When Floridians hear about pool safety, it often involves ways to prevent drowning. However, another potentially-deadly danger involves people becoming entrapped in pool drains.
There are a number of ways that swimmers can become trapped in a drain that is broken or uncovered. According to the Consumer Product Safety Commission:
- Almost 30 percent of cases involve a person's body being sucked down and held underwater by the force of that suction.
- Almost 29 percent of entrapments occur when a person hair gets stuck in a drain.-- Over a quarter of cases occur when a limb gets stuck in a drain.
- Jewelry, swimming suits and other items can also get stuck in a drain or cover. This "mechanical" entrapment occurs in 5.6 percent of cases.
- A particularly gruesome type of entrapment, which accounts for just over 3 percent of cases, involves disembowelment and evisceration. These can occur when a person sits on a drain with a missing or broken cover.
Property owners are required to ensure that their pool drain covers meet Florida Building Code and other standards for safety. They should have their drains regularly inspected by a licensed professional. Broken, missing and uncertified covers should always be replaced before anyone is allowed access to a pool.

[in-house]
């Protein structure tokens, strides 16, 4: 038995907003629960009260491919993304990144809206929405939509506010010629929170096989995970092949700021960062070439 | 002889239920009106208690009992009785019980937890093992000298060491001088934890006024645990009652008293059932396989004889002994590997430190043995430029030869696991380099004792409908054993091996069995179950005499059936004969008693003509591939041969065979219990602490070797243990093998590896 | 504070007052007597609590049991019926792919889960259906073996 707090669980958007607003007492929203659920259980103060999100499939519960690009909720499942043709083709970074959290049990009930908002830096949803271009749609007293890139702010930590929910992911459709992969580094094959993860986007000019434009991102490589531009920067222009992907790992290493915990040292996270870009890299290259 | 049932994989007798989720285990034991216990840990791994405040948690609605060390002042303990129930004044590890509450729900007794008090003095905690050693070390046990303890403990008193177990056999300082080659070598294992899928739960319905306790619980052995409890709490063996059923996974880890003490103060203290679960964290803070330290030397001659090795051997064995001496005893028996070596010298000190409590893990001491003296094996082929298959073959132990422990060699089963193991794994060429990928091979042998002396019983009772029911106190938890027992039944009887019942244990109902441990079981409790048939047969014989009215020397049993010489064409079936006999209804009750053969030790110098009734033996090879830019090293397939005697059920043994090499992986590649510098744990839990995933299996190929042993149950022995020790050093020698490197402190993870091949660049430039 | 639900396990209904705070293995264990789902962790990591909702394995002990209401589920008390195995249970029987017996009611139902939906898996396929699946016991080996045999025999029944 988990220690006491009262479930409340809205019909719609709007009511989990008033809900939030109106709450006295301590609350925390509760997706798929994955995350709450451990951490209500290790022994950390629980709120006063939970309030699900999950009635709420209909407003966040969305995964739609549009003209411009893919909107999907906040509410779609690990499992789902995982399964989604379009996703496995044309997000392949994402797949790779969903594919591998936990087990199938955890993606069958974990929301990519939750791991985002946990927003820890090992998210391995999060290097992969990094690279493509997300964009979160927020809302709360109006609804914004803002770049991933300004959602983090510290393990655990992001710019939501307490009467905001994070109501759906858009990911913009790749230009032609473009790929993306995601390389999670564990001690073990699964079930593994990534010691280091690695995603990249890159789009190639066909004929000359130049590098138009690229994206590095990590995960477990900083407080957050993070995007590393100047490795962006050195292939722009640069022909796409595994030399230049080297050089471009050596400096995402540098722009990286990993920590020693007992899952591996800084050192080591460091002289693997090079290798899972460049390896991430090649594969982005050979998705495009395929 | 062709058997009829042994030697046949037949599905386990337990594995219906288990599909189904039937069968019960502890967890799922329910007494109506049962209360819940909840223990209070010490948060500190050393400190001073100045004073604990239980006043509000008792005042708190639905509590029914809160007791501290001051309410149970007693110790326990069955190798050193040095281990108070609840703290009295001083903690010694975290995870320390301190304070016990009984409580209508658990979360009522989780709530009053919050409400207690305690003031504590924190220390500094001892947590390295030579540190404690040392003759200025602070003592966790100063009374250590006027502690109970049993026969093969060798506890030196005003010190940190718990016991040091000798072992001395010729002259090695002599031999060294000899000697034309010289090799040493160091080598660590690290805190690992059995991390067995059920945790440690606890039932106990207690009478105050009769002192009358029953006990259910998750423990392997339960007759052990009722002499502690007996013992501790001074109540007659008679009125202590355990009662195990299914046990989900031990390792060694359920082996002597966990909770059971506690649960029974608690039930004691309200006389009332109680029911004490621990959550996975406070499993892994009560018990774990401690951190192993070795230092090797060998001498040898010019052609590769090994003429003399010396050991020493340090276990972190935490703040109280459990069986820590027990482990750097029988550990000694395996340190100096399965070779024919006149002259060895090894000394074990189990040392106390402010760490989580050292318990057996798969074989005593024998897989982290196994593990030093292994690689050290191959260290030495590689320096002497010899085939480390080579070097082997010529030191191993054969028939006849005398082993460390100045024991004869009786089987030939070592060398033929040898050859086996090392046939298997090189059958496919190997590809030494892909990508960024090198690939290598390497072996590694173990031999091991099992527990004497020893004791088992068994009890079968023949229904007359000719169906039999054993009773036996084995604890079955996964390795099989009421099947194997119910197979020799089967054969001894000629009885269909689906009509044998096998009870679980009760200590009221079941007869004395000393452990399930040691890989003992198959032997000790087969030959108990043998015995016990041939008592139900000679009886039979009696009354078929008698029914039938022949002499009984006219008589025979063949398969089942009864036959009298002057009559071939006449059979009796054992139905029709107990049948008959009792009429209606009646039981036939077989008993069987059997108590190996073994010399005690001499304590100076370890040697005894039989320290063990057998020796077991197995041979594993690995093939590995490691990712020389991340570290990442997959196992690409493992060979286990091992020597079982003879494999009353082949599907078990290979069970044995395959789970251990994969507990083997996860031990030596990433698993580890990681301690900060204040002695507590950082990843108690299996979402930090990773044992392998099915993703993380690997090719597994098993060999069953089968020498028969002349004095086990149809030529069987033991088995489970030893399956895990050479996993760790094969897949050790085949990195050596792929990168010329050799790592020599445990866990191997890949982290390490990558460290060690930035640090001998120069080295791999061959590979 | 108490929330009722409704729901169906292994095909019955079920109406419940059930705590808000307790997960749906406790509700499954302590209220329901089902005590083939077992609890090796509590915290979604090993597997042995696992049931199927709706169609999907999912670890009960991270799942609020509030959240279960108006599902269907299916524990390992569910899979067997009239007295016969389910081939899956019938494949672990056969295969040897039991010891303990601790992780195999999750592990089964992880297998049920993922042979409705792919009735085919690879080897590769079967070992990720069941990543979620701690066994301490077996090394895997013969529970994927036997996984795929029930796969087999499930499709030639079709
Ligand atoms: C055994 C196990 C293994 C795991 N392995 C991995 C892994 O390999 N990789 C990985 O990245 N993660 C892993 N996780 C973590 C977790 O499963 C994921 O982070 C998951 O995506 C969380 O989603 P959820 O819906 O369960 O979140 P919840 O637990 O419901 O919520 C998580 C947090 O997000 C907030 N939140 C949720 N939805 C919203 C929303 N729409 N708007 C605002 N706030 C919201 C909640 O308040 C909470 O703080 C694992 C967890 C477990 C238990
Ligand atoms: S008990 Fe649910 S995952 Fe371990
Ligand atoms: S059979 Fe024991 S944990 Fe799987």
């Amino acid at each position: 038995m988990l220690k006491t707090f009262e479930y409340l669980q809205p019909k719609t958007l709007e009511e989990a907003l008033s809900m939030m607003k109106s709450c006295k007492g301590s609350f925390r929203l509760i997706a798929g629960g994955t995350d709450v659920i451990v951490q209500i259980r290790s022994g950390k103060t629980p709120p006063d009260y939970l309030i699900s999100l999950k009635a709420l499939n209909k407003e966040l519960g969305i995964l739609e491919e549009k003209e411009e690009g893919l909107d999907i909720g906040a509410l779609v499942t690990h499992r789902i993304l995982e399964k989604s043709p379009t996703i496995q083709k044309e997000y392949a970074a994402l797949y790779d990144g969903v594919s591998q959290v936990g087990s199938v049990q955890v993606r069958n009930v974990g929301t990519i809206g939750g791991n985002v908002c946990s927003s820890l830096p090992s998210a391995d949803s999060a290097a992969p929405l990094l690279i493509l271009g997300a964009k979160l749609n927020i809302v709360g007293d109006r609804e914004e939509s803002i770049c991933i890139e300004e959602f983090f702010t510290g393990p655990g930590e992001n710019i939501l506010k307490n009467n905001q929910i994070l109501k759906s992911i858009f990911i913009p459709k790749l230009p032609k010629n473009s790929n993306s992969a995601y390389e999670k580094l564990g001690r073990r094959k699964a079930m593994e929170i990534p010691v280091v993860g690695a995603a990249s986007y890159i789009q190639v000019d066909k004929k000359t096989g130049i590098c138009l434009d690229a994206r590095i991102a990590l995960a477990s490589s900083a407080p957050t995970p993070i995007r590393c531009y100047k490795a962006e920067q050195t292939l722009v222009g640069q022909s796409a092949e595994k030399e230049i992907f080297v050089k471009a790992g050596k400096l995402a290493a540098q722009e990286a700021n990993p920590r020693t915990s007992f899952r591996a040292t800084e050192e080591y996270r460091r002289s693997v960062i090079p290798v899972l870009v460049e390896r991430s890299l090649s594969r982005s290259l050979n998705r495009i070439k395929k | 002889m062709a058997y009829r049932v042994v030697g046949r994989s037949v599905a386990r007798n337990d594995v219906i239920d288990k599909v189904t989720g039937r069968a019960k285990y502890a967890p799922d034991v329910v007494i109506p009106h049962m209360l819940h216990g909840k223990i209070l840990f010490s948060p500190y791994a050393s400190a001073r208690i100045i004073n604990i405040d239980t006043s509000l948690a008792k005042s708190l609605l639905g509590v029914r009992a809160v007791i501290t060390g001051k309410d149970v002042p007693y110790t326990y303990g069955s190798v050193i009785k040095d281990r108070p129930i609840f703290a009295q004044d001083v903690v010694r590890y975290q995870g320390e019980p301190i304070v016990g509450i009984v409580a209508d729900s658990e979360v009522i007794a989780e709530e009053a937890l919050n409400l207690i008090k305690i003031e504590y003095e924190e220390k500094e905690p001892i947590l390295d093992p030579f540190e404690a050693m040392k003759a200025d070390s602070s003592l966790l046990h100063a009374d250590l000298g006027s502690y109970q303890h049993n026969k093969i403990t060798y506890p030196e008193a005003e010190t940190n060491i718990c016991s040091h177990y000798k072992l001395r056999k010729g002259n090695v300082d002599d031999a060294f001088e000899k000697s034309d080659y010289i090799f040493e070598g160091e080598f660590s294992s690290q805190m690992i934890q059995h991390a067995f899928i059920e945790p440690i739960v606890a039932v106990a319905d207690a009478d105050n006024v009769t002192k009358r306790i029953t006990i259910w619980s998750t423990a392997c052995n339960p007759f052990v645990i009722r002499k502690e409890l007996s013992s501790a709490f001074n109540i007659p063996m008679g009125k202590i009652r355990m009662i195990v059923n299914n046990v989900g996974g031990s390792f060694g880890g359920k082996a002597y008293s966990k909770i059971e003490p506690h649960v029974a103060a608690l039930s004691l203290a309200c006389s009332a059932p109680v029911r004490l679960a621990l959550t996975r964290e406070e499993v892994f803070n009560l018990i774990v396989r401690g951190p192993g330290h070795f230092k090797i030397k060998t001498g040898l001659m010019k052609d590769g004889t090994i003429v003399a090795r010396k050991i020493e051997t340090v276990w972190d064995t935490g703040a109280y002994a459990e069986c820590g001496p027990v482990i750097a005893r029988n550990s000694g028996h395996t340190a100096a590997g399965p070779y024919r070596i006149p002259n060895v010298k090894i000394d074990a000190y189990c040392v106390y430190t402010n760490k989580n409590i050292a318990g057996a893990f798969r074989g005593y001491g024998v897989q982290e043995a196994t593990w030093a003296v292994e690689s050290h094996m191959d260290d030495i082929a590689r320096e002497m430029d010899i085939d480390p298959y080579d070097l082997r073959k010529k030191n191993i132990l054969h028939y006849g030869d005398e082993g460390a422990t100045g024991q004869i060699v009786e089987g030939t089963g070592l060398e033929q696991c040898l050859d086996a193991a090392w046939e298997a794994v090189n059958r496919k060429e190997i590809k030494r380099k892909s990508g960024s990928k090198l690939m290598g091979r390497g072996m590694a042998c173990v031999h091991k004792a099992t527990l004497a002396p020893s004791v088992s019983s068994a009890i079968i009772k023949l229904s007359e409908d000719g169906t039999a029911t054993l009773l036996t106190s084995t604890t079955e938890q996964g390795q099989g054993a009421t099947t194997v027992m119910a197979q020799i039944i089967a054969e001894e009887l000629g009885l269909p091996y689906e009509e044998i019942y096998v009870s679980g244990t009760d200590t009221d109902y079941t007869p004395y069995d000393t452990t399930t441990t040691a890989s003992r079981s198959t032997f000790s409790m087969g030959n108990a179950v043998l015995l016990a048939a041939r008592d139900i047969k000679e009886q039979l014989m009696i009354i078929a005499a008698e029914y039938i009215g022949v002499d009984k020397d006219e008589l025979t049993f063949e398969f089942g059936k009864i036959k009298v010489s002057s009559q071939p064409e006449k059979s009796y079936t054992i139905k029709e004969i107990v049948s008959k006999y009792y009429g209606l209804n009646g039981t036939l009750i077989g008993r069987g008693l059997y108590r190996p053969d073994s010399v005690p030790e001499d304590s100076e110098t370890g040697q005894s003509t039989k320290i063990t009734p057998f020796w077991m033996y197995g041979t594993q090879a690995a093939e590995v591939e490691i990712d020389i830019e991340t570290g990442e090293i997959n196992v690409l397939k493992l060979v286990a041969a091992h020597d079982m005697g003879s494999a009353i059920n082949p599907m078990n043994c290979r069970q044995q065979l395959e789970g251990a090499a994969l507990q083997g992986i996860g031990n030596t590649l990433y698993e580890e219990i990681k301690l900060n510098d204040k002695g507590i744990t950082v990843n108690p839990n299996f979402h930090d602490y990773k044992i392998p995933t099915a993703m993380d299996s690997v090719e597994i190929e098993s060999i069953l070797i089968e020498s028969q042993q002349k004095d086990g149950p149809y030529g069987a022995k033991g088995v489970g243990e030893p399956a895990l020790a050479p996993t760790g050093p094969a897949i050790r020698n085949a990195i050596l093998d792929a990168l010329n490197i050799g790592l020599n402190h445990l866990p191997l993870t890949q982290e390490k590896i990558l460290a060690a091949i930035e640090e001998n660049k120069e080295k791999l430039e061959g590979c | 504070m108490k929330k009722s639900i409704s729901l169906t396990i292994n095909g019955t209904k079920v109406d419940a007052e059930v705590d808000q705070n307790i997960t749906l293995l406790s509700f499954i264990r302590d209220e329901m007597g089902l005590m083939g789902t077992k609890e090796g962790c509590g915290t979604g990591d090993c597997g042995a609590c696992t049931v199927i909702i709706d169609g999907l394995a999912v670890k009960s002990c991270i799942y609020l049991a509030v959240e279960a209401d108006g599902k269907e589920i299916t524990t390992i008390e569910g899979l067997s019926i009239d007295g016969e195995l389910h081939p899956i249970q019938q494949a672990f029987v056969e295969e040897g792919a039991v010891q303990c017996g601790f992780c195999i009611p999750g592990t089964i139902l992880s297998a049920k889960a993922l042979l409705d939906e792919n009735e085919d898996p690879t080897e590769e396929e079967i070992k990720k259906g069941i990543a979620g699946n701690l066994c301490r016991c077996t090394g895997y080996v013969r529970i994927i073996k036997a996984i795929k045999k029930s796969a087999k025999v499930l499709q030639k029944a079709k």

There is also a federal law called the Virginia Graeme Baker Pool & Spa Safety Act. That law requires any public pool to have drain covers and other safeguards to prevent entrapment.
Anyone who has been injured or who has lost a family member due to a faulty or missing pool drain cover should determine what his or her legal options are. Holding property owners accountable for unsafe pools can bring needed compensation for medical bills and other financial needs. It can also help incentivize property owners to work to ensure the safety of those who use their pools.
Source: Florida Swimming Pool Association, "Pool Drain Safety," accessed June 09, 2015